Last week, James Todd, founder of the Catholic aggregator site Pewsitter.com, launched a petition to Pope Francis to clarify the meaning of Amoris Laetitia. Please, your Majesty, what precisely is the status of the divorced-and-remarried vis-a-vis reception of the Eucharist?
The petition reads in part:
Amoris Laetitia has brought confusion to what had been 2000 years of clarity. Because Amoris Laetitia is fracturing the unity of the Church whereby one diocese teaches differently than another on this fundamental tenant of the faith, something must be done. Continue Reading
In Jorge Bergoglio’s lexicon, the words love and peace are vacant of meaning. Love dwindles down to nice feelings; peace shrinks to an ostrich-like refusal to acknowledge encroaching peril. On the flight back to Rome from Fatima, our shepherd delivered this reversal of reality to the court press:
An atheist said to me: “I am an atheist”; he didn’t say what nationality he was or where he came from. He spoke in English, so I couldn’t tell and I didn’t ask him. Continue Reading
Francis is on his way to Egypt, prompting George Neumayr to write: “The most liberal pope ever, of course, sees no irony in shilling for the most illiberal religion on Earth.” With that quotation, Robert Bové alerted me this morning—in what he termed “a mourning quote”—to Neumayr’s latest column in The American Spectator. Neumayr has a keen eye and an ear for cant—two qualities unwelcome among fainthearts and papal sycophants. He does not write for academics nor for readers who like to be addressed as if they were academics themselves. Continue Reading
P.T. Barnum gave us Jenny Lind, the Swedish Nightingale. The Vatican has given us the Pope of Peace, headed for Egypt later this month. And the Pope of Hearts will perform at Fatima in May. The show is on the road. How much longer before we have The Singing Pope?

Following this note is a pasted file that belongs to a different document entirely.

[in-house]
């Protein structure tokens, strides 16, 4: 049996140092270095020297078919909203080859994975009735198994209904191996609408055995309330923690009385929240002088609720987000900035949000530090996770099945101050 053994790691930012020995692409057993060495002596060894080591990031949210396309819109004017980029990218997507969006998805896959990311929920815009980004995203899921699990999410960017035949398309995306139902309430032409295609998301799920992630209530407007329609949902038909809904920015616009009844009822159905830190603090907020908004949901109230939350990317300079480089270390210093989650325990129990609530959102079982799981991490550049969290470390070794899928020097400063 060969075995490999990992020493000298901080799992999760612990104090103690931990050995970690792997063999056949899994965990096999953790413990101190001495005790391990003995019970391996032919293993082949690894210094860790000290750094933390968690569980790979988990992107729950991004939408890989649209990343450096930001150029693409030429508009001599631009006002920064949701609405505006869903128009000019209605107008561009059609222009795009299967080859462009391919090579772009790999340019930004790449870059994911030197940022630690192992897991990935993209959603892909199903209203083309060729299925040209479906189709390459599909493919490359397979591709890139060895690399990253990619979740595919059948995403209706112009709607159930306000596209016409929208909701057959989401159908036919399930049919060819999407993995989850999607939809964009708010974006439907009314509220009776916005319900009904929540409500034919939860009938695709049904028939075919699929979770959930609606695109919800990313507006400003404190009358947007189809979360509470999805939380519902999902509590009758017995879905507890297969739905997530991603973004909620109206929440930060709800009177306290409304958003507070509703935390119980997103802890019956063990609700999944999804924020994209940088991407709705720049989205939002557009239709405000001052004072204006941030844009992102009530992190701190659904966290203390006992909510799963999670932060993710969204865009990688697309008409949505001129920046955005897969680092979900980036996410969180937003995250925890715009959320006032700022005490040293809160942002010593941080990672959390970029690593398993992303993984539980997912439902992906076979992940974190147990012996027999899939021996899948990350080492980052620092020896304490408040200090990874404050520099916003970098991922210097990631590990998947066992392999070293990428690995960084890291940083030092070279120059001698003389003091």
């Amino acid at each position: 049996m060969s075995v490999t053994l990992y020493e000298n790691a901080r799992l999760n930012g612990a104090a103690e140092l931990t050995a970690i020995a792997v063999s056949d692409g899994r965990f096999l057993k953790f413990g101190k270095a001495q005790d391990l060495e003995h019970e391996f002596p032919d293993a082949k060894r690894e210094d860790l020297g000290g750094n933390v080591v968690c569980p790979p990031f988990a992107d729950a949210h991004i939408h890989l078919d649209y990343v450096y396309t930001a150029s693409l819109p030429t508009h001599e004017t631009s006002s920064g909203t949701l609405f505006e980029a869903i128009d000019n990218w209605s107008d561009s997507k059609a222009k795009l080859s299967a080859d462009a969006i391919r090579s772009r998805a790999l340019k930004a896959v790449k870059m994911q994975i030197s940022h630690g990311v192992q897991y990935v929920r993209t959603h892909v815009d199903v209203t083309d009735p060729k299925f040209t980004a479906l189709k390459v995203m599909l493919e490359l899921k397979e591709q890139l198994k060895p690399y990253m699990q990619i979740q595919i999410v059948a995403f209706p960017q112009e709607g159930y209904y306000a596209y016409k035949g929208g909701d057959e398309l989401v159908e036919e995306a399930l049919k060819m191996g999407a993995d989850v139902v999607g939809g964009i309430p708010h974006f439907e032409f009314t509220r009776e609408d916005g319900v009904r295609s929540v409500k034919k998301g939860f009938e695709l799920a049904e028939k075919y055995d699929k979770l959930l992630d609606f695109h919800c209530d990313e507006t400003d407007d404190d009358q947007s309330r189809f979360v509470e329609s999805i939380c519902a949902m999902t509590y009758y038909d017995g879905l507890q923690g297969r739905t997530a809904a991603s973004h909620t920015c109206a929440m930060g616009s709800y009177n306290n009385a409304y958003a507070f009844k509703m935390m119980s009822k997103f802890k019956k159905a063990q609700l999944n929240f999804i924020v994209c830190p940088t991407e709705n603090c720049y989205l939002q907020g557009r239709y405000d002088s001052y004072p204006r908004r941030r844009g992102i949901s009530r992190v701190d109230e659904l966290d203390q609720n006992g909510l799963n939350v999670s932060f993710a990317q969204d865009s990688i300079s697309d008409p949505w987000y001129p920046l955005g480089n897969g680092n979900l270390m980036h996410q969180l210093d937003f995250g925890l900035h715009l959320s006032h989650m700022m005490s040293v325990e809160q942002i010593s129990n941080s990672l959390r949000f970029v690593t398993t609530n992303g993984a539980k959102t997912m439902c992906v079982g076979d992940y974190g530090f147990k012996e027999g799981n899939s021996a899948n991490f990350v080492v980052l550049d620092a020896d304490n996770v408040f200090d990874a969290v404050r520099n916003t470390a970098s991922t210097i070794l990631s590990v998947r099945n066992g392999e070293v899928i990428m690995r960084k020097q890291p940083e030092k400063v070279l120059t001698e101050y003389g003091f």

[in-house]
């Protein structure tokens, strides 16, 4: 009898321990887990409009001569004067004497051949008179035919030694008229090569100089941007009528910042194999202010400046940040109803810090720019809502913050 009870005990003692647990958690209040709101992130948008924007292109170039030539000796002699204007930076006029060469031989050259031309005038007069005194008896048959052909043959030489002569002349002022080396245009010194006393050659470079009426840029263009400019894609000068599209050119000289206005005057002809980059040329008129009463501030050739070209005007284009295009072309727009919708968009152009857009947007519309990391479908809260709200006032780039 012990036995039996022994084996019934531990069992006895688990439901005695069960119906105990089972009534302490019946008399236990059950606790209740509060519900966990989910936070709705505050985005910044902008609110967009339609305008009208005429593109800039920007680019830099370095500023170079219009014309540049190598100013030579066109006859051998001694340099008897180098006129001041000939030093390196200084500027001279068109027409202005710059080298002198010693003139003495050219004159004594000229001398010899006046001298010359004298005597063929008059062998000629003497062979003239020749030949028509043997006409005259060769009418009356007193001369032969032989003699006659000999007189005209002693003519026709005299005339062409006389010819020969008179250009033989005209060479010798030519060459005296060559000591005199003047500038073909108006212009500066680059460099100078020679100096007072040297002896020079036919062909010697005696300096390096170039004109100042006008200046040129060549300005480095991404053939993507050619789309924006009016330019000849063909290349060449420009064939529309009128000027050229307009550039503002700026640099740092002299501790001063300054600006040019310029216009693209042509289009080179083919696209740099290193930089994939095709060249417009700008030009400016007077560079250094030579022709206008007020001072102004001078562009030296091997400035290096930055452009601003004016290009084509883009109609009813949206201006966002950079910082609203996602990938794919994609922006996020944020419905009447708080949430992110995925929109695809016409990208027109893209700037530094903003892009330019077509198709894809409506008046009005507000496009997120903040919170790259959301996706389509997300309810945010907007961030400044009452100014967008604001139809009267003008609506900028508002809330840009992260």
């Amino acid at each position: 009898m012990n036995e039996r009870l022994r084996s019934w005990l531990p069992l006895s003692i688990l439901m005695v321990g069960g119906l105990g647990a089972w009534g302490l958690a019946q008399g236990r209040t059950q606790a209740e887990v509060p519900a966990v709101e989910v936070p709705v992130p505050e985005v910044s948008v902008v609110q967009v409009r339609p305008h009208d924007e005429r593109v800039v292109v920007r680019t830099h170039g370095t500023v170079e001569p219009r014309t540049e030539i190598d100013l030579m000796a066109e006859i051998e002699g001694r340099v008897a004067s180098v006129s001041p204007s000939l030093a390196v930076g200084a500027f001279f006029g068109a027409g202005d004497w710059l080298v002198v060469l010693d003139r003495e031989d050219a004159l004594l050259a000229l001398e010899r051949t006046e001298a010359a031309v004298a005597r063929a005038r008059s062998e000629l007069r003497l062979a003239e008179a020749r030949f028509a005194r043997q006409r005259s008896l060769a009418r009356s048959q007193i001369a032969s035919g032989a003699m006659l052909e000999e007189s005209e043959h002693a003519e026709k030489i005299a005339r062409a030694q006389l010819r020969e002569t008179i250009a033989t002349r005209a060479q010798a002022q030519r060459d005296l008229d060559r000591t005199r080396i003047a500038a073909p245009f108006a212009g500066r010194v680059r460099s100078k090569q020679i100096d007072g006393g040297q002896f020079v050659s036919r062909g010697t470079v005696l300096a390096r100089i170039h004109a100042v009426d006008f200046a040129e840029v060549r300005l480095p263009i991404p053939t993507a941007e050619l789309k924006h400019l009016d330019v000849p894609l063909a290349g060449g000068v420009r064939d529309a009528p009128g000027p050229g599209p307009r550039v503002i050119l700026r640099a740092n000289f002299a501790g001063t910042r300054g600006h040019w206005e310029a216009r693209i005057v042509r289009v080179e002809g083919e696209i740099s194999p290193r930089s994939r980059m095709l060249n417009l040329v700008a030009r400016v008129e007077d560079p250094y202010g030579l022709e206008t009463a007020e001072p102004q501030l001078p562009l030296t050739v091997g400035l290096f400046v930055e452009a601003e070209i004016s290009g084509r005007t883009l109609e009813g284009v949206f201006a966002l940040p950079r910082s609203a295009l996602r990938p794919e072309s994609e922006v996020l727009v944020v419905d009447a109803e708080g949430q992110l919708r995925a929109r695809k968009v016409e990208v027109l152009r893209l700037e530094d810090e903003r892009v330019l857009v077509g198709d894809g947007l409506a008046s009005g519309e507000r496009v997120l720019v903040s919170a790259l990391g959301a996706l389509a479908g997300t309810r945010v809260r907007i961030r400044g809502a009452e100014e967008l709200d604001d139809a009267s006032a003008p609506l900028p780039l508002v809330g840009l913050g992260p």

Light opera will do. With Laudato Sí in mind, a libretto in the spirit of the “Major-General’s Song” in The Pirates of Penzance would suit: “I am the very model of a modern Major-General, / I’ve information vegetable, animal, and mineral.”
Amoris Laetitia presents more subtle complications but lines from HMS Pinafore might point the way: “Let the air with joy be laden, / Rend with songs the air above, / For the union of a maiden / With the man who owns her love.” The librettist will have to add something about the proprietary lover’s previous wife, the abandoned Buttercup. Continue Reading
Jorge Bergoglio and a particular old ditty go together in my mind. Of all the nursery rhymes I treasured in childhood, the one I still recite—sotto voce and out of earshot of other grownups—is Tom Brown’s snub to Dr. Fell. “I do not like thee, Dr. Fell / The reason why I cannot tell. / But this I know, and know full well, / I do not like thee, Dr. Fell.”
This plucky little canticle of personal distaste was penned in imitation of a Martial epigram while Brown (d.1704) was a student at Christ Church, Oxford. Continue Reading